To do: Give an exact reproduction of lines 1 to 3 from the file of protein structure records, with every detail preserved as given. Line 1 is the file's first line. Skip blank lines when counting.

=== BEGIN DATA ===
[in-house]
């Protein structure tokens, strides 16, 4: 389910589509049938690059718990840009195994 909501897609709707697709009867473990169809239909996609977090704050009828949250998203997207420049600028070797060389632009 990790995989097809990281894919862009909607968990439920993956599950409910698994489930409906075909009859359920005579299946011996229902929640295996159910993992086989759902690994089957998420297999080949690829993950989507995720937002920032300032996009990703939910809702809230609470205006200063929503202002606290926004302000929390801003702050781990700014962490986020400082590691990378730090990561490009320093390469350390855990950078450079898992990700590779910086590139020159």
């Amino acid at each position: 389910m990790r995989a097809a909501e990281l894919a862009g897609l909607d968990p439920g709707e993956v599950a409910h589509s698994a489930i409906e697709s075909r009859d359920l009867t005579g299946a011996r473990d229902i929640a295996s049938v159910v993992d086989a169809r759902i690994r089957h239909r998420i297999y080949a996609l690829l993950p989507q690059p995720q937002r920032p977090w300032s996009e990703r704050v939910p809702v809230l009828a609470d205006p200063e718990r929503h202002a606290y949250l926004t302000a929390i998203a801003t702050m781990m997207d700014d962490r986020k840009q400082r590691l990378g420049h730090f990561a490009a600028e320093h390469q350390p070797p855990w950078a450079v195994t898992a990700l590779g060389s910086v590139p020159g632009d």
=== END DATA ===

[in-house]
């Protein structure tokens, strides 16, 4: 389910589509049938690059718990840009195994 909501897609709707697709009867473990169809239909996609977090704050009828949250998203997207420049600028070797060389632009 990790995989097809990281894919862009909607968990439920993956599950409910698994489930409906075909009859359920005579299946011996229902929640295996159910993992086989759902690994089957998420297999080949690829993950989507995720937002920032300032996009990703939910809702809230609470205006200063929503202002606290926004302000929390801003702050781990700014962490986020400082590691990378730090990561490009320093390469350390855990950078450079898992990700590779910086590139020159």
């Amino acid at each position: 389910m990790r995989a097809a909501e990281l894919a862009g897609l909607d968990p439920g709707e993956v599950a409910h589509s698994a489930i409906e697709s075909r009859d359920l009867t005579g299946a011996r473990d229902i929640a295996s049938v159910v993992d086989a169809r759902i690994r089957h239909r998420i297999y080949a996609l690829l993950p989507q690059p995720q937002r920032p977090w300032s996009e990703r704050v939910p809702v809230l009828a609470d205006p200063e718990r929503h202002a606290y949250l926004t302000a929390i998203a801003t702050m781990m997207d700014d962490r986020k840009q400082r590691l990378g420049h730090f990561a490009a600028e320093h390469q350390p070797p855990w950078a450079v195994t898992a990700l590779g060389s910086v590139p020159g632009d």